Saturday, February 22, 2020
Claireville was a community that started in 1850 on the estate of Jean du Petit Pont de la Haye at the intersection of Steeles Avenue and Indian Line. He named the town after his daughter Claire and it grew until by 1870 there were 175 people living there. The town grew up to service the local farmers and soon had two general stores and two hotels. It attracted a butcher, a cabinet maker, blacksmith, tailor and flour mill. Today it has been isolated by the construction of Highway 50 and Highway 427. Most of the historic buildings in town were removed for the reconfiguration of roads in the area.
The first building in the area belonged to John Stark in 1832 and it was a halfway house on the south west corner of the intersection. It was demolished long ago. One of the former homes in Claireville now serves as the Bhagwan Valmiki Temple serving the nearby Hindu population.
De La Haye was a very generous man and he gave land to three different congregations to build churches in town. In 1842 the Congregationalists were the first to build a permanent church building in Claireville. The Primitive Methodists were next in 1846 and the Roman Catholics didn’t build until 1860. All three of those churches have since been demolished. The house pictured below was likely built in the 1860s or 1870s and is one of the few that is still lived in.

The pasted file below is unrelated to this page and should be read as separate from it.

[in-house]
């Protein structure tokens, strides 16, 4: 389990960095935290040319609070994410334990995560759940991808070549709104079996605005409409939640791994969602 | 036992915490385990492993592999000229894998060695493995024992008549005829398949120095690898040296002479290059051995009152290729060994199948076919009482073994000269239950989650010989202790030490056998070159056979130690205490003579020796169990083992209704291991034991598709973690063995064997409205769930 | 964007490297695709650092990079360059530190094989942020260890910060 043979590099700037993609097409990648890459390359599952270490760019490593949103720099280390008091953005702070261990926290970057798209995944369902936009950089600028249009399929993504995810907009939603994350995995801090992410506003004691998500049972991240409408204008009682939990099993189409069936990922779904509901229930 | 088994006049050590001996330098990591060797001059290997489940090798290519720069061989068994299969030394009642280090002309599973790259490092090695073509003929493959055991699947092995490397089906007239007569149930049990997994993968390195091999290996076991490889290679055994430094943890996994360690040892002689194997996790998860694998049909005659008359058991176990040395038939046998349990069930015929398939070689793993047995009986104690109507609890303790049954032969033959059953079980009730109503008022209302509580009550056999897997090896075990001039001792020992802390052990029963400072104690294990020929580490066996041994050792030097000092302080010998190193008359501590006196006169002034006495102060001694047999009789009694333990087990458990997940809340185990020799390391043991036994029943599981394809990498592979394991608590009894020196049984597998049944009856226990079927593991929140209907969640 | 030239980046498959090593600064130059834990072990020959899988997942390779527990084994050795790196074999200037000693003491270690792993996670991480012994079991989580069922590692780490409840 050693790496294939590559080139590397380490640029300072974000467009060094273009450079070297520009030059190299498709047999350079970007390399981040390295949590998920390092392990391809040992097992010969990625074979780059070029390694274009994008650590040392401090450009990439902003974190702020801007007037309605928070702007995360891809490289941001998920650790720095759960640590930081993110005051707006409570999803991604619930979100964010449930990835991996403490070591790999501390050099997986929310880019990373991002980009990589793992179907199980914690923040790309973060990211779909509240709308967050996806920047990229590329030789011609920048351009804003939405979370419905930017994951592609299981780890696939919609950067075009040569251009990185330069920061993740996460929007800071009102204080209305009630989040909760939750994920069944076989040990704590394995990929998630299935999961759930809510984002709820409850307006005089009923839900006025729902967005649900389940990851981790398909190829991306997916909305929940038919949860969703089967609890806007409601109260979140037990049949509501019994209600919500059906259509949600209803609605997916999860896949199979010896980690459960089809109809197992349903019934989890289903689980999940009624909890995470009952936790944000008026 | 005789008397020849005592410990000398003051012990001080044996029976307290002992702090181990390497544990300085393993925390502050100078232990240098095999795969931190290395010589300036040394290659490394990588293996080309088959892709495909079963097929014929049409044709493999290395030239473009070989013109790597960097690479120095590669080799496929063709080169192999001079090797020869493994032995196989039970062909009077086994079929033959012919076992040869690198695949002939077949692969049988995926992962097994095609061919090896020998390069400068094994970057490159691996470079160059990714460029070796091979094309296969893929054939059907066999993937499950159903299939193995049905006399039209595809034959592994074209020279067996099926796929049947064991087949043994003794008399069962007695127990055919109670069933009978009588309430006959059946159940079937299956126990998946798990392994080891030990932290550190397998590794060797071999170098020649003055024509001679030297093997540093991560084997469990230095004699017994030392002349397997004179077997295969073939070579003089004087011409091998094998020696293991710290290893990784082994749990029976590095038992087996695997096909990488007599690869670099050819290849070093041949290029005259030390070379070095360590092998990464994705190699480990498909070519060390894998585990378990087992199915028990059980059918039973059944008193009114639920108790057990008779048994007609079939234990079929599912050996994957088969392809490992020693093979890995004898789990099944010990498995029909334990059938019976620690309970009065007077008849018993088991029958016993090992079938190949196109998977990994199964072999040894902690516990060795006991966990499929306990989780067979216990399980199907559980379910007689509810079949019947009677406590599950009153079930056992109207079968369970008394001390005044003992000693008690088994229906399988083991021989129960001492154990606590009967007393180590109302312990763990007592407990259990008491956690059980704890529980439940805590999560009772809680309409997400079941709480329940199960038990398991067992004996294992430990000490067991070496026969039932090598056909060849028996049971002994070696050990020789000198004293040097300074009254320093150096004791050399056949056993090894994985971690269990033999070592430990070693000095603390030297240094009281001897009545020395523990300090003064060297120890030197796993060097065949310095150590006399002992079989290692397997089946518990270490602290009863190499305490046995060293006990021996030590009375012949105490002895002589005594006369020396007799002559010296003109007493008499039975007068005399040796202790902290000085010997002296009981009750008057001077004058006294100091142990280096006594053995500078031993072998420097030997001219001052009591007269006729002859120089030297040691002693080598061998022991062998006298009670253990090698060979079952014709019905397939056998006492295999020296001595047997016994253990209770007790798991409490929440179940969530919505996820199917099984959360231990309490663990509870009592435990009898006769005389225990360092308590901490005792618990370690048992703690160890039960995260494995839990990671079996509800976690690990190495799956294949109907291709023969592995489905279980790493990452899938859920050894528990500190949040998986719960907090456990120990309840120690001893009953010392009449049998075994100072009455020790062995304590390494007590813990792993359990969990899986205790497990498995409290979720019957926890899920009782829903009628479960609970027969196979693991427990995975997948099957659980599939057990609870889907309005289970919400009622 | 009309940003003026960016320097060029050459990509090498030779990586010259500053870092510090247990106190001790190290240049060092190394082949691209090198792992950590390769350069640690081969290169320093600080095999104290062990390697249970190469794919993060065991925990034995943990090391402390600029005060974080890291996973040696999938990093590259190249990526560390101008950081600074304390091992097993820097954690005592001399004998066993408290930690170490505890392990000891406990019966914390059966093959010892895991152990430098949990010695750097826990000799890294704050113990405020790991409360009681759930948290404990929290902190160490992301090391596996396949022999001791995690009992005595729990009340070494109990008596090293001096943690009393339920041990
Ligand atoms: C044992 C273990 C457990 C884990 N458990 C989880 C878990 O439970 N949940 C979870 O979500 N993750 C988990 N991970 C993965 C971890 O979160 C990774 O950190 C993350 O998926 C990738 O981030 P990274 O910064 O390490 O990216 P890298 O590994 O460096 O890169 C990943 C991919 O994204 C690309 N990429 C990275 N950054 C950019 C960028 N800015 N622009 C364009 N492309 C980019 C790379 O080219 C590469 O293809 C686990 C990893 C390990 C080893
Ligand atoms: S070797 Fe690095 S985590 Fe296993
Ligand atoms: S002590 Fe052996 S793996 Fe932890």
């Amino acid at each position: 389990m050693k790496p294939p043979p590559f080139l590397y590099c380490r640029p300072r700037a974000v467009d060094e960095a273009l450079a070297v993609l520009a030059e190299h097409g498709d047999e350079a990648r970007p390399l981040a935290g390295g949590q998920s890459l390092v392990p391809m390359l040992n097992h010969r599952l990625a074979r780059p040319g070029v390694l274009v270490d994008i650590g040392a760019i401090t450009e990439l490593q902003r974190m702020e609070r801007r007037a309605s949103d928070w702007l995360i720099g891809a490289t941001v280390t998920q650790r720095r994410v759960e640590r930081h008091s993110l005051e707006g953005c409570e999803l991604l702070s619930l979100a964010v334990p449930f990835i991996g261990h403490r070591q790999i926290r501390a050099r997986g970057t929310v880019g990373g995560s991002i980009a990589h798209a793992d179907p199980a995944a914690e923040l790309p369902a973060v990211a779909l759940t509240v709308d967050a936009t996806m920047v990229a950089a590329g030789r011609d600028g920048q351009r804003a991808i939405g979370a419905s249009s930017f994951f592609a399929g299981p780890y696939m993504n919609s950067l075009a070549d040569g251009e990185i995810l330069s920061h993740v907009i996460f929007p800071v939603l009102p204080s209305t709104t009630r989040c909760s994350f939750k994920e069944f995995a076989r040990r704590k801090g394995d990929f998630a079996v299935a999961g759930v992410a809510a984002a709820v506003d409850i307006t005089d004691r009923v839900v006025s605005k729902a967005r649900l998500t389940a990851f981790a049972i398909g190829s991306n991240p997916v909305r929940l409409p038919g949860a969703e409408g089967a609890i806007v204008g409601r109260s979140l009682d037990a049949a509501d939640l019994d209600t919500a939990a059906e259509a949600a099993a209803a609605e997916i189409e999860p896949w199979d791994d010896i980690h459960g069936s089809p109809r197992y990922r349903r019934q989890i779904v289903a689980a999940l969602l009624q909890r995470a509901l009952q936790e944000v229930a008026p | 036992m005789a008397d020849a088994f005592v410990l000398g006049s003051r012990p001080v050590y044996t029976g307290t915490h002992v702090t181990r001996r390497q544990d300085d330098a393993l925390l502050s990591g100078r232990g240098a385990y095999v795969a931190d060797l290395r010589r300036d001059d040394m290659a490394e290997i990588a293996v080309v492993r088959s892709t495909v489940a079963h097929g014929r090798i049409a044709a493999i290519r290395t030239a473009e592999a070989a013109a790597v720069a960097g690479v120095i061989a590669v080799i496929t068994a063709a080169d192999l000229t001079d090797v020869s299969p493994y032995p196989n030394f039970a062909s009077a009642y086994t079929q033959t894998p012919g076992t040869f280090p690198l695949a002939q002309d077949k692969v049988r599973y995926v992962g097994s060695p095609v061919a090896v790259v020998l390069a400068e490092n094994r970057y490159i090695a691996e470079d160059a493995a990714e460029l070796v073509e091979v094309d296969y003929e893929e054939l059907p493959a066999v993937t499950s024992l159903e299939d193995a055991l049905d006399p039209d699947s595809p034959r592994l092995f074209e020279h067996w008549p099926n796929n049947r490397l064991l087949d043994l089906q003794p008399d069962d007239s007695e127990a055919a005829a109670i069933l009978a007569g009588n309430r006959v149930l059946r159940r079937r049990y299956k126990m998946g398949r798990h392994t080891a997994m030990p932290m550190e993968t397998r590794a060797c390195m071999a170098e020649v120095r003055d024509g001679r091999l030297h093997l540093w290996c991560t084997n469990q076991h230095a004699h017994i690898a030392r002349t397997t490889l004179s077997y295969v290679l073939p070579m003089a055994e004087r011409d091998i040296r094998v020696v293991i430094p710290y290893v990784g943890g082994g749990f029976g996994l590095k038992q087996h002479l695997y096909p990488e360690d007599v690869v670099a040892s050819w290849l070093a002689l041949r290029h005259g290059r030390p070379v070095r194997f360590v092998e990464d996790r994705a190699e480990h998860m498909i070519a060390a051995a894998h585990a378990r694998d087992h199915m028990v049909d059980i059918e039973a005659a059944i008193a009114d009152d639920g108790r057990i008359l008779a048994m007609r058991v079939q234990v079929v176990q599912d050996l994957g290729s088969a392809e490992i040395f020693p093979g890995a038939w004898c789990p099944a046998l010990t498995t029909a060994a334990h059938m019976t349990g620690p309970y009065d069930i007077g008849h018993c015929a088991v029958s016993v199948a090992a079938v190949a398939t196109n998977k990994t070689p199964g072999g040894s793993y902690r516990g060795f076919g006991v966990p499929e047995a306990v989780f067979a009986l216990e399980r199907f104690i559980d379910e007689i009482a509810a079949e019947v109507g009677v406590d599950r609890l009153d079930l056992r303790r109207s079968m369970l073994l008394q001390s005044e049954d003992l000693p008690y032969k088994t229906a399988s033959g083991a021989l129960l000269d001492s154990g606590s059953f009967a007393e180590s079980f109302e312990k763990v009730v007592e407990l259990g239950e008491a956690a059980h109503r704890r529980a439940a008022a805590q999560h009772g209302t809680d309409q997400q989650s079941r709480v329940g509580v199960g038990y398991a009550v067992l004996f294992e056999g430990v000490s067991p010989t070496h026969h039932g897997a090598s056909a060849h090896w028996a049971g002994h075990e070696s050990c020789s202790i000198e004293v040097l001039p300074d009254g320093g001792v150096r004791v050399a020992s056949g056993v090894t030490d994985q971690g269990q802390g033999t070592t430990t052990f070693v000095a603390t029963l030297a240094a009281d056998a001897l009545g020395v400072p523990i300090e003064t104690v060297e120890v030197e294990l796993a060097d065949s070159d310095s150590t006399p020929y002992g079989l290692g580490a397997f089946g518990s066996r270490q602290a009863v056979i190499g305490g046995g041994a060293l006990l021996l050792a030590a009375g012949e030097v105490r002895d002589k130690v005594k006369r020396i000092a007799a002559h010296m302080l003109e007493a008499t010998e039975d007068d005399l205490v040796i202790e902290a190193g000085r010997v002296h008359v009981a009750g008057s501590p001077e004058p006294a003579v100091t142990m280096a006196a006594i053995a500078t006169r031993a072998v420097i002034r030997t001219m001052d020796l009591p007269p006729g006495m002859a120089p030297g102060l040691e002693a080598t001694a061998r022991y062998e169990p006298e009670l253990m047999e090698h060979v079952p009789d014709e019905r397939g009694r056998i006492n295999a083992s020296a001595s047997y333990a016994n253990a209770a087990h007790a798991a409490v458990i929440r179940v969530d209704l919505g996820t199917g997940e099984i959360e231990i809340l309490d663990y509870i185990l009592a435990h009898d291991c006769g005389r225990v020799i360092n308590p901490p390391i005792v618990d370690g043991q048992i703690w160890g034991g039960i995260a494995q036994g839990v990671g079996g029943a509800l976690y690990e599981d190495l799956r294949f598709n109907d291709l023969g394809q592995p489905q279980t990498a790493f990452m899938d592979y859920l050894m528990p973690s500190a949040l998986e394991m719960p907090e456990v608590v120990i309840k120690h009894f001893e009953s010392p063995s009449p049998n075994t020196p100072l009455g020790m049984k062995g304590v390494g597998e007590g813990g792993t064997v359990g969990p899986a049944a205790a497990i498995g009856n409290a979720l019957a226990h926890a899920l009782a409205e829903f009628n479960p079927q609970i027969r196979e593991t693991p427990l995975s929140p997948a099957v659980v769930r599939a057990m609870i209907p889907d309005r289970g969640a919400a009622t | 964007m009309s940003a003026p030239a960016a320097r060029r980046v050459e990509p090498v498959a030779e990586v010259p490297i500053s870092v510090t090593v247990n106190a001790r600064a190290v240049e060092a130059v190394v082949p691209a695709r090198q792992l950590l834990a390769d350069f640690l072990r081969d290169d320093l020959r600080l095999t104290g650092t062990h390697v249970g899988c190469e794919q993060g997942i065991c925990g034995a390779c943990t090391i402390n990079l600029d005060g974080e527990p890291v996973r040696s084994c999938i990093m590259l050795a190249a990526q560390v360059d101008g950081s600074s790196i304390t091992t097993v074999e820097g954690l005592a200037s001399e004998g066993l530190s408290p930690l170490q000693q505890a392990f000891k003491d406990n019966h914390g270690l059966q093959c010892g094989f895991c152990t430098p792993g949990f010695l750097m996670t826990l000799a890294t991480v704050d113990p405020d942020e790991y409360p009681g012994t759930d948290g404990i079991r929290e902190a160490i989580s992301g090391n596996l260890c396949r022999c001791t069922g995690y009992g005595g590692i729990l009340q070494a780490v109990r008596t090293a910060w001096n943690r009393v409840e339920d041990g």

This house sits on early 1900s precast blocks but is missing the front steps. Like many others along Albion Road (now Codlin Crescent) it is likely waiting for a demolition permit because it has no heritage protection.
Edwardian Classicism is a style of house that emerged around 1910 and lasted for about 20 years. It was very simple in style, a reaction to the more fanciful Victorian Styles that had prevailed for the previous few decades. The presence of this style of house in Claireville suggests that the town was still serving the rural community at that time.